There are two main disadvantages to prior art watering valves of the type described above. The first disadvantage is that construction of such valves requires a relatively large number of machined metal parts, particularly the valve seats and the arrangement of weights and the pin or bar passing through the bore running between the seats.
The second main disadvantage of prior art watering valves, as will be appreciated from inspection of the above-referenced patents, is that it is relatively common for particulate matter to collect between the walls of the bore and the pin joining the valve weights which tends to clog the valve and prevent its proper operation. Adequate cleaning of a valve so clogged generally requires the removal thereof and a somewhat tedious cleaning process. It may require disassembly of the valve.
The present invention overcomes the above-referenced limitations of the prior art by providing a much simpler cut-off mechanism than the mechanisms of the prior art. Generally the present invention comprises a conventional valve housing which is bored out along its entire length and lined with a resilient deformable sleeve.
The control of the valve is provided through a basically conventional control lever having a support location for accepting a supporting member for the watering trough.
However, instead of having a dual seat valve for accepting a pair of valves spaced longitudinally along the longitudinal axis of the valve housing, the present invention simply provides apparatus for deforming and pinching off the flexible sleeve when the control lever is in the appropriate position. Preferably the sleeve comprises a section of synthetic rubber tubing with sufficient elasticity to resume its normal shape when not disturbed by the cut-off mechanism of the present invention. Of course any appropriately elastic material may be used for the sleeve.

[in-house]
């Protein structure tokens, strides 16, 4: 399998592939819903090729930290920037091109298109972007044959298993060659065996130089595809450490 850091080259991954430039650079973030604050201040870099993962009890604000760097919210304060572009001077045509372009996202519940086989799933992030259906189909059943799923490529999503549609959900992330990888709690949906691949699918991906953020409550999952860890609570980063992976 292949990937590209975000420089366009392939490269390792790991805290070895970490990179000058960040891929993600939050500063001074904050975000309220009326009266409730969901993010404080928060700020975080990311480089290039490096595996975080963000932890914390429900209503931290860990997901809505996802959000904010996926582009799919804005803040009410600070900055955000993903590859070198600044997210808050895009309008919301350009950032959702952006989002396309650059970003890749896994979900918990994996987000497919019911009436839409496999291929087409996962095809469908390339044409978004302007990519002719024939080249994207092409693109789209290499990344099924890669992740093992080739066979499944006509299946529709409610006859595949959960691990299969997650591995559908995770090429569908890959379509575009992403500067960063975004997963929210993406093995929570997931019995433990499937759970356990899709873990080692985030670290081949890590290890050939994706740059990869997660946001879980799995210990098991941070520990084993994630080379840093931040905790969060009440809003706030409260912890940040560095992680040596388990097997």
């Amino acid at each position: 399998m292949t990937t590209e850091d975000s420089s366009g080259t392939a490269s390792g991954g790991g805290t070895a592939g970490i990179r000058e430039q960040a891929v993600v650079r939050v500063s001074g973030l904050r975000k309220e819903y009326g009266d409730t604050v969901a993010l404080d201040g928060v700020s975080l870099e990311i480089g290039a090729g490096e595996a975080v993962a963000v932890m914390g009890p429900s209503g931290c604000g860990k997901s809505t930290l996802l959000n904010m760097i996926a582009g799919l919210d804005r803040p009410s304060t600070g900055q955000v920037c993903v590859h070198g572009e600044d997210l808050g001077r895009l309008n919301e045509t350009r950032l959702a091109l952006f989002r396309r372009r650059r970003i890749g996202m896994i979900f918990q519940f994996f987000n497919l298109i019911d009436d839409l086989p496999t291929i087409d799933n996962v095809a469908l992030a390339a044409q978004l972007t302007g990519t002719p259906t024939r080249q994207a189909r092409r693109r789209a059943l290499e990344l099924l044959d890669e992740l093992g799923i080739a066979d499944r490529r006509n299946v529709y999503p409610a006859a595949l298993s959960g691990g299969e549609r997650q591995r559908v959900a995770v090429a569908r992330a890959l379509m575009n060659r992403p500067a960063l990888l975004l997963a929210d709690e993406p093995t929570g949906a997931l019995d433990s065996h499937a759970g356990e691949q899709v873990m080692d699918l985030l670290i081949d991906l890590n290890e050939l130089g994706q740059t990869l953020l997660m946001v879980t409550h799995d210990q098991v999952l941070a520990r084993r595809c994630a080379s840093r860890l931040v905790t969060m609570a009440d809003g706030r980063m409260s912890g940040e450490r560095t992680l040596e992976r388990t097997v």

A preferred form of the present invention uses a pair of piston members extending radially from the longitudinal axis of the valve housing. When the weight of the watering trough as applied at the support location is counterbalanced by the force provided by the biasing spring, the valve will be open since neither of the pistons will be in a position to close the flexible sleeve. When the force is removed from the support location, such as when the watering trough is removed for cleaning, the conventional spring bias on the control lever will cause one of the pistons to be forced into the valve housing pinching off the flexible sleeve and thus cutting off flow of water through the valve.
When the support location of the control lever has sufficient force applied thereto against the biasing spring, the other piston member will be urged against the sleeve with sufficient force to pinch off the flow of water and thus close the valve.
Therefore it is an object of the present invention to provide a water control valve of much simpler construction than prior art water control valves used in poultry watering apparatus.
It is further an object of the present invention to provide a water control valve which is not susceptible to clogging due to particulate matter in the water.
It is still a further object of the present invention to provide a water control valve for poultry watering apparatus or the like which will continually flush particulates and dirt from the flow path and thus prevent clogging of the valve.
It is still a further object of the present invention to provide a water control valve of simple construction which is less expensive than prior art valves and has fewer parts requiring close tolerance machining.
These and other objects of the present invention will become apparent from the detailed description of the preferred embodiment below.
FIG. 1 is a pictorial view of the preferred embodiment of the present invention.
FIG. 2 is a side elevational view of the preferred embodiment of the present invention.
FIG. 3A is a side elevational cross section (without the lever holding bracket) taken along the longitudinal axis of the valve housing.
FIG. 3B is a partial side elevational cross sectional view of the preferred embodiment showing one of its cut-off positions.
FIG. 4 is a pictorial view of the lever bracket of the preferred embodiment.
The best mode of constructing and using the present invention presently known to the inventors is set forth in the specification and may be understood by reference to the figures in which like numerals reference like parts. Turning first to FIG. 1, it may be seen that the preferred embodiment comprises a valve housing 10 having a threaded portion 11 at the upper end thereof.